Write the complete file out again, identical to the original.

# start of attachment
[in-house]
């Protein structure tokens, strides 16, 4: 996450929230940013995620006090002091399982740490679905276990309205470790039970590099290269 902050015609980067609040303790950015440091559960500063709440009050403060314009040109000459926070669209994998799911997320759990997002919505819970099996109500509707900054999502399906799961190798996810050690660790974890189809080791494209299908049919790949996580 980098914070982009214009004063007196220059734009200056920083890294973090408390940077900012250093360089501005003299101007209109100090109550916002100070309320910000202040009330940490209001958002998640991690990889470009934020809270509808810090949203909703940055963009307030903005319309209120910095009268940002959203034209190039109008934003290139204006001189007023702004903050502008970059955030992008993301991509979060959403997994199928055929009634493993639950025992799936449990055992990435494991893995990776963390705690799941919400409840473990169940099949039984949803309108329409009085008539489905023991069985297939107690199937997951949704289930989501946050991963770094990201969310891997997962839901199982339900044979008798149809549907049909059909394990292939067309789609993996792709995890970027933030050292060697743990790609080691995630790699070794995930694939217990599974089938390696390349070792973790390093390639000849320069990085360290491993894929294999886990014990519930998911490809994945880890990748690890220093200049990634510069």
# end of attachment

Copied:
[in-house]
């Protein structure tokens, strides 16, 4: 996450929230940013995620006090002091399982740490679905276990309205470790039970590099290269 902050015609980067609040303790950015440091559960500063709440009050403060314009040109000459926070669209994998799911997320759990997002919505819970099996109500509707900054999502399906799961190798996810050690660790974890189809080791494209299908049919790949996580 980098914070982009214009004063007196220059734009200056920083890294973090408390940077900012250093360089501005003299101007209109100090109550916002100070309320910000202040009330940490209001958002998640991690990889470009934020809270509808810090949203909703940055963009307030903005319309209120910095009268940002959203034209190039109008934003290139204006001189007023702004903050502008970059955030992008993301991509979060959403997994199928055929009634493993639950025992799936449990055992990435494991893995990776963390705690799941919400409840473990169940099949039984949803309108329409009085008539489905023991069985297939107690199937997951949704289930989501946050991963770094990201969310891997997962839901199982339900044979008798149809549907049909059909394990292939067309789609993996792709995890970027933030050292060697743990790609080691995630790699070794995930694939217990599974089938390696390349070792973790390093390639000849320069990085360290491993894929294999886990014990519930998911490809994945880890990748690890220093200049990634510069």